n African Human Rights Law Journal - Religion and human rights in Namibia : focus : the foundations and future of law, religion and human rights in Africa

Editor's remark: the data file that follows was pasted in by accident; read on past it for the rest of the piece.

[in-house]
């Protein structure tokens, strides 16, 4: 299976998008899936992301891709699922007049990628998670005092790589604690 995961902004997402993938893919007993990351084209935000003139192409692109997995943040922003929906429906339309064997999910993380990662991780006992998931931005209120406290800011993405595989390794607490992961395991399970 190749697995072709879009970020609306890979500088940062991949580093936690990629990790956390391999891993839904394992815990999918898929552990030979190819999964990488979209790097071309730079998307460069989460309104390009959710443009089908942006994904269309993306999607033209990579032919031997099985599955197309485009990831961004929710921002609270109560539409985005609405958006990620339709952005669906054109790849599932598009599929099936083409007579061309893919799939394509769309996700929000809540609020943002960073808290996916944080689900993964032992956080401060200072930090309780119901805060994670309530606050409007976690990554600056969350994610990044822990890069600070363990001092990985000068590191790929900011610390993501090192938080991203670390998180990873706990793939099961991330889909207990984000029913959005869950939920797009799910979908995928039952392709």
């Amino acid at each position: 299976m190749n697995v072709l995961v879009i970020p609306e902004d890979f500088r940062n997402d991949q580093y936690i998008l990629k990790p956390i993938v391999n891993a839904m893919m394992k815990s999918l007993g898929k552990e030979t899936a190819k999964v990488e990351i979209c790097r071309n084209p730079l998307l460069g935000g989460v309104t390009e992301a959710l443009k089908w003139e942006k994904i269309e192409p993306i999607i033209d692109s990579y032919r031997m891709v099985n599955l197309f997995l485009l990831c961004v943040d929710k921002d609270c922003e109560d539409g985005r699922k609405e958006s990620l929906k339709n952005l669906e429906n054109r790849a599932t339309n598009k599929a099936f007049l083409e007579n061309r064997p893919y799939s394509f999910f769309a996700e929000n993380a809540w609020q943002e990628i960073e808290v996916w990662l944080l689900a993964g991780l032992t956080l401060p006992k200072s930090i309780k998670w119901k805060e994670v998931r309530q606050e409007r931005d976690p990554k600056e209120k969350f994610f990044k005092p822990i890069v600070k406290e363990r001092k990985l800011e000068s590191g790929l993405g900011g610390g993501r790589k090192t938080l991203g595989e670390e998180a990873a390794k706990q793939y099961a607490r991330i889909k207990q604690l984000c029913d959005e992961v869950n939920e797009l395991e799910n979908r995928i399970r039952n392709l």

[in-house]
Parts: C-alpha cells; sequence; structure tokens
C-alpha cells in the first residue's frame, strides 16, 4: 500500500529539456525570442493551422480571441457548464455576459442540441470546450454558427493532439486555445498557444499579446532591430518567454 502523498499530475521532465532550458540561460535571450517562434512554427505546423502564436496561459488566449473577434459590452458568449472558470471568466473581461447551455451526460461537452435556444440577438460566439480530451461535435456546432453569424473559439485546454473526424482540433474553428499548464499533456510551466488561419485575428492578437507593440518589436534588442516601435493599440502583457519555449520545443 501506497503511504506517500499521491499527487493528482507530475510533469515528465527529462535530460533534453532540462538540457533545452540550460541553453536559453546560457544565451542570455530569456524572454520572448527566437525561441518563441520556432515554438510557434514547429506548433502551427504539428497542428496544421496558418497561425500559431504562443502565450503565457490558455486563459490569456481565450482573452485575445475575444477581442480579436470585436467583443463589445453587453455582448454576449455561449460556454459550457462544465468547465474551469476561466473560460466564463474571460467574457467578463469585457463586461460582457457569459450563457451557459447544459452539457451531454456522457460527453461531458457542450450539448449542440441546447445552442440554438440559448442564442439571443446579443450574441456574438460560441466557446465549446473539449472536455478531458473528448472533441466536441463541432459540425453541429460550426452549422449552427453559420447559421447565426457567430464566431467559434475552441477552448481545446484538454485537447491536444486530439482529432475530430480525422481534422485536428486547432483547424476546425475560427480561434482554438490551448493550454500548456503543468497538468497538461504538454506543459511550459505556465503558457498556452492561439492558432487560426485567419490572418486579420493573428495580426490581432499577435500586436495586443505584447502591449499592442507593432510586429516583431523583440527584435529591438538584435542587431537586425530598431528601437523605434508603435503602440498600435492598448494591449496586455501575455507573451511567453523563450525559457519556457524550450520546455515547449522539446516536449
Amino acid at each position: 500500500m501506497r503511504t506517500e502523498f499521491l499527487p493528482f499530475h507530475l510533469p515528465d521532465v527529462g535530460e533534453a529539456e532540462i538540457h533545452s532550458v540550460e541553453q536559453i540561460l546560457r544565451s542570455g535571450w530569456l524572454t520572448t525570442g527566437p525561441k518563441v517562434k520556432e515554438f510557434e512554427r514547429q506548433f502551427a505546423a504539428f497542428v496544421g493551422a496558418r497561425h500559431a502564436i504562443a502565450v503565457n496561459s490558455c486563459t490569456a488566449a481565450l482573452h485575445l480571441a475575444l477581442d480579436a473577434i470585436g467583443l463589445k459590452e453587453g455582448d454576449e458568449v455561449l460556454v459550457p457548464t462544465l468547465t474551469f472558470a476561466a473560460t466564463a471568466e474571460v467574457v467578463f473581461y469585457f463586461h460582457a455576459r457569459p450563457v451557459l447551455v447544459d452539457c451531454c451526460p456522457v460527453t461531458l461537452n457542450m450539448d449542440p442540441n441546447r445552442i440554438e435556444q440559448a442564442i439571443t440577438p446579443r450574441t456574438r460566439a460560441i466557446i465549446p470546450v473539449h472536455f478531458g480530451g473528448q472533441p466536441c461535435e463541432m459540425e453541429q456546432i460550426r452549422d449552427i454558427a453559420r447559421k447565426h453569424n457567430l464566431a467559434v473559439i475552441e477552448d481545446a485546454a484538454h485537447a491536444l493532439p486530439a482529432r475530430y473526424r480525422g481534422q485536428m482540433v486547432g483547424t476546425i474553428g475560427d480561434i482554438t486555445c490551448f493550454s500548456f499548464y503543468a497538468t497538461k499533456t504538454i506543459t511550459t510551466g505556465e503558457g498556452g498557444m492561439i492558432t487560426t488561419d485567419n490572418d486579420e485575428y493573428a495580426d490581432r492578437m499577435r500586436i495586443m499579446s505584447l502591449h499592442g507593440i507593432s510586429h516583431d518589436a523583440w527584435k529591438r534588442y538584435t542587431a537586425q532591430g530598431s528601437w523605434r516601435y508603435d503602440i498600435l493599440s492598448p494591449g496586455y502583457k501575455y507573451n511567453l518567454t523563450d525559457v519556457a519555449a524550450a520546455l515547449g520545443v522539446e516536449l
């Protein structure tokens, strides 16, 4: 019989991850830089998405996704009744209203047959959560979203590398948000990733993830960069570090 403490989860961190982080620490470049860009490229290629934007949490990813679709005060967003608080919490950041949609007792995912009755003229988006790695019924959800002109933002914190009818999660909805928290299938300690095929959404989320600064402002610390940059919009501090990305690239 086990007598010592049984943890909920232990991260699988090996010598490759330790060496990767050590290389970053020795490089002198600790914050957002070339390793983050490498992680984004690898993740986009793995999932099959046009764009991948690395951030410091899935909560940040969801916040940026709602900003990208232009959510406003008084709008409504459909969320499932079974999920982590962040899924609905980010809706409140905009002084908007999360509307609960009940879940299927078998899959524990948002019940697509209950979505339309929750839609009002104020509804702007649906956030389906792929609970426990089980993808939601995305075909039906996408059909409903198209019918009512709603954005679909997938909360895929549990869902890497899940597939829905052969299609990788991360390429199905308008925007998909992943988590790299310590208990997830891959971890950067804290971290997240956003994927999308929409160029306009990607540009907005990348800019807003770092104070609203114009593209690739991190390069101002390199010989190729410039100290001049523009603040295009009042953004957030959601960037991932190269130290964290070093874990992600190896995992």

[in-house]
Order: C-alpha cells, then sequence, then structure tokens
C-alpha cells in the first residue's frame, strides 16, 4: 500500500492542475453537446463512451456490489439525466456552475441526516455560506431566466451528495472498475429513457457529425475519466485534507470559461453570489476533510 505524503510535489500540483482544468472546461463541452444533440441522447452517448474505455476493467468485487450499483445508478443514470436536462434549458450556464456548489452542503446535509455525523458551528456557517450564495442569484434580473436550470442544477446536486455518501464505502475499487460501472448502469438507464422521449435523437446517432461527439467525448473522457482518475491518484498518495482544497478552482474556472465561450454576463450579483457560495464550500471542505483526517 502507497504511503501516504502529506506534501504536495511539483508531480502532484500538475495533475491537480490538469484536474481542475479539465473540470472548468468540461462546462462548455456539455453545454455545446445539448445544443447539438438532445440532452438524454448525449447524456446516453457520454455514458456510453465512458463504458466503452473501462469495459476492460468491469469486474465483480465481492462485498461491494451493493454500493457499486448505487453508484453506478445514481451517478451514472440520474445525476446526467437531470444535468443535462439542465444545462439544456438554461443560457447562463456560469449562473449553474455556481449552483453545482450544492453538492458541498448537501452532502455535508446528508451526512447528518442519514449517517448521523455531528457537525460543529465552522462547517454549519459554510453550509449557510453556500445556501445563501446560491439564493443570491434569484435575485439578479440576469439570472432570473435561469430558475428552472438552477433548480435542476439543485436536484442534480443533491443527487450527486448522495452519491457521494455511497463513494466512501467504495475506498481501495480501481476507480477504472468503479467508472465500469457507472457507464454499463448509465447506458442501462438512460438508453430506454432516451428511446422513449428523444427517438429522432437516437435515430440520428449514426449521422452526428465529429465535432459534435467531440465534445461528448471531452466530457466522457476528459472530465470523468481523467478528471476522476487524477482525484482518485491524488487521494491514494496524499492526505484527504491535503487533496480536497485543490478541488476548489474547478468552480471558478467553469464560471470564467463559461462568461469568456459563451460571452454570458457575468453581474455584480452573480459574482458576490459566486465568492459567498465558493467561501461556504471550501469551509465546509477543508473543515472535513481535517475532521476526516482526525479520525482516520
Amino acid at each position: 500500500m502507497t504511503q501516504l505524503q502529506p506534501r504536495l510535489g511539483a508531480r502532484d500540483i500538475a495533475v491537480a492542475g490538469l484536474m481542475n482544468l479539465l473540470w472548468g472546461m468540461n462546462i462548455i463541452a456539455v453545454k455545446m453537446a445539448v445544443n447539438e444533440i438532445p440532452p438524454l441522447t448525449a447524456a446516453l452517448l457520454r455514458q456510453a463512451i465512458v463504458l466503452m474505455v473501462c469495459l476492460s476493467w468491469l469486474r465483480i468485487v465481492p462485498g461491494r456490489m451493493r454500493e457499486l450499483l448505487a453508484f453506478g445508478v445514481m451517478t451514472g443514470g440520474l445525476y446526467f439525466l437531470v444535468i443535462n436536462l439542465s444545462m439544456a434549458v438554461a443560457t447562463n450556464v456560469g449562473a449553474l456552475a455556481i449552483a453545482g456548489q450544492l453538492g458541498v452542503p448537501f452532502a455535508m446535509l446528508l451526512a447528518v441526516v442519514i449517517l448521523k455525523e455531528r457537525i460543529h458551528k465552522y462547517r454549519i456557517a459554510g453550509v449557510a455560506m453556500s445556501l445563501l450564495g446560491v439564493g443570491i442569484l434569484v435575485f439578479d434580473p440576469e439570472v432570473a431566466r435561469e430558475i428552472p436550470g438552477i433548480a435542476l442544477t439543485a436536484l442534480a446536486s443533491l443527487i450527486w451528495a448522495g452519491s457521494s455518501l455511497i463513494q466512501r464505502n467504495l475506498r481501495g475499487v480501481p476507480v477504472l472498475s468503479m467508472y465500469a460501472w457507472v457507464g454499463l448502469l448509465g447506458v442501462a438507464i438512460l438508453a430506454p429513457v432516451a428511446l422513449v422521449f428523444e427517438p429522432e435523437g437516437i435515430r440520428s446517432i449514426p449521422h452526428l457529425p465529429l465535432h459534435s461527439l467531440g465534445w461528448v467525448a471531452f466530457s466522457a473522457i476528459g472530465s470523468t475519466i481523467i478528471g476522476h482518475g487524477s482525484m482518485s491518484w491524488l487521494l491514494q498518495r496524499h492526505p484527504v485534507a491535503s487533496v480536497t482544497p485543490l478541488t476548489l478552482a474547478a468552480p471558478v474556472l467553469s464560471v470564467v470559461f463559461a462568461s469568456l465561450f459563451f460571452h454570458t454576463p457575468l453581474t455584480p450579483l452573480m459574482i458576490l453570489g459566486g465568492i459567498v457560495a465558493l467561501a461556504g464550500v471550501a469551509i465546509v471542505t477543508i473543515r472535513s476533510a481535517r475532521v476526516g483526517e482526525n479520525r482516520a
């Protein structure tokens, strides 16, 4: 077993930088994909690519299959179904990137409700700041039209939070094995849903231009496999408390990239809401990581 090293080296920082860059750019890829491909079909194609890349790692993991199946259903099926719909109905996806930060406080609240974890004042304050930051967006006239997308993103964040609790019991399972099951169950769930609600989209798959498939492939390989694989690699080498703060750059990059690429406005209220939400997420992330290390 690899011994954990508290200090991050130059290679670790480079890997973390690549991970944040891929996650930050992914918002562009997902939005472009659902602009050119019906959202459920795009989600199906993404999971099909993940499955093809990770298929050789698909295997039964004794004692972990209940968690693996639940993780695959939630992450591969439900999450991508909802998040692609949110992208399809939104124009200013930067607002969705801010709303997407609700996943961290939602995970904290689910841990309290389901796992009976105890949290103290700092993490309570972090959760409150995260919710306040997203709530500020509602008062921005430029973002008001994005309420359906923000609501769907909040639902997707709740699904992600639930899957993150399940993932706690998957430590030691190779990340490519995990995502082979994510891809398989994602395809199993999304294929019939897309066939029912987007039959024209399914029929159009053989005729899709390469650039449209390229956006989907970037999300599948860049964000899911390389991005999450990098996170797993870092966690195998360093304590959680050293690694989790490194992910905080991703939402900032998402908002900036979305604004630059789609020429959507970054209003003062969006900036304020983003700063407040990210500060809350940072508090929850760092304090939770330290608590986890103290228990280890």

Namibia is one of the most Christianised countries in Africa. Its Christian roots date back to the early nineteenth century, when the first German and Scandinavian missionaries arrived in the country. Before independence, the churches were radically divided between supporters of the struggle for independence (predominantly mainline black churches), so-called apolitical mainline white English-speaking churches and multi-racial charismatic churches and white Reformed and Pentecostal supporters of the apartheid system. After independence, the state did not interfere with the business of the churches. The threat that a SWAPO government would not honour Christian public holidays in an independent Namibia came to naught. The affluent white churches and new Pentecostal churches remained influential and played a strong role in the rejection of a pro-choice Abortion Act. Many churches also supported the government's (and the Supreme Court's) stance against protecting same-sex relationships. The churches also ignored the fate of the small Jewish community. Christians and other religious communities have experienced privileges not always associated with a secular state. However, in the last two years of President Nujoma's term as President, he declared the government's preferential treatment of the historical churches that supported the struggle (Lutheran, Anglican, Catholic and AME churches). While President Pohamba took a more reconciliatory stance, evangelicals and charismatics lost the privilege to preach on national radio. The churches remain sectarian in their interaction with other vulnerable communities.


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